I’m usually not one for watching the early versions of the presidential debates. At this point the field is far too crowded with also-rans and never-wases, not to mention an alarming number of recycled hopefuls. It’s rather like the start of a marathon. No one except true running junkies really pays attention until the last few miles when the pretenders have long since been weeded out. But if the early debates on the Democratic side are any indication as to a common theme, we’re going to be inundated for the next 17 months with the candidates’ proposals and theories on how to pay for a national health care system. While their viewpoints on other issues may vary slightly, it’s pretty much unanimous that all have the Bush tax cuts in their crosshairs. Eliminating them, of course, would free up the funding to implement a government-run health care system.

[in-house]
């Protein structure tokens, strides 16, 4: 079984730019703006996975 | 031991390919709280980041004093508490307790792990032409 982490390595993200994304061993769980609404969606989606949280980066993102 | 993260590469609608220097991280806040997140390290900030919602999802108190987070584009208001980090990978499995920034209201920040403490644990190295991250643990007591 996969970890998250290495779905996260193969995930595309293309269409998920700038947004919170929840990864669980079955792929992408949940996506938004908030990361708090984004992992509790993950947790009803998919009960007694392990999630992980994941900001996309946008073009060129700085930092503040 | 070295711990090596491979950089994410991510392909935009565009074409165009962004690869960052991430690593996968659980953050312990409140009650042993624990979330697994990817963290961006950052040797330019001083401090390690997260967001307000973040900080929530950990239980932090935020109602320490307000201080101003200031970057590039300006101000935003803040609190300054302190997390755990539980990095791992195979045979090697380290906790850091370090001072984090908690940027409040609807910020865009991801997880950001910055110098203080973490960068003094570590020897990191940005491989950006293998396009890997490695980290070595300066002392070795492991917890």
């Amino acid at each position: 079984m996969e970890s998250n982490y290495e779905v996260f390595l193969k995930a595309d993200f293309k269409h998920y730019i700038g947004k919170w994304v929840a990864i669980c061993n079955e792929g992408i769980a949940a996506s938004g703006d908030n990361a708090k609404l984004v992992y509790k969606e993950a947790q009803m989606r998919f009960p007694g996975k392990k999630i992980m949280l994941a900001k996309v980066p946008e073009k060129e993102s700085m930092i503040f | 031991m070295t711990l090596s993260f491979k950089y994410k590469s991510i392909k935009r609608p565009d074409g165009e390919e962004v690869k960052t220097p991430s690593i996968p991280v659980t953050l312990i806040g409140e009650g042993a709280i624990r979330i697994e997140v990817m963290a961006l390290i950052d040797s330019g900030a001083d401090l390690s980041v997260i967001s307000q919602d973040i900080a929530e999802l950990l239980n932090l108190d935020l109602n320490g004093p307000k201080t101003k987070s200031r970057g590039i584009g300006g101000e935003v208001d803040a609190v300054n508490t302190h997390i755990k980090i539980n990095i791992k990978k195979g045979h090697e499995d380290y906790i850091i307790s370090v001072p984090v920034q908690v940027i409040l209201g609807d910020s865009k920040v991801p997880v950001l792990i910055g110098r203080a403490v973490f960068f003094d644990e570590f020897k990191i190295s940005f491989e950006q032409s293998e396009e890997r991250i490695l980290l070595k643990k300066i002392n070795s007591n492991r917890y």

Take, for example, the plan put forth by the charismatic contender from the Land of Lincoln, Sen. Barack Obama. Obama may have attended Columbia and Harvard, but his grasp of economics appears more on the level of a GED.
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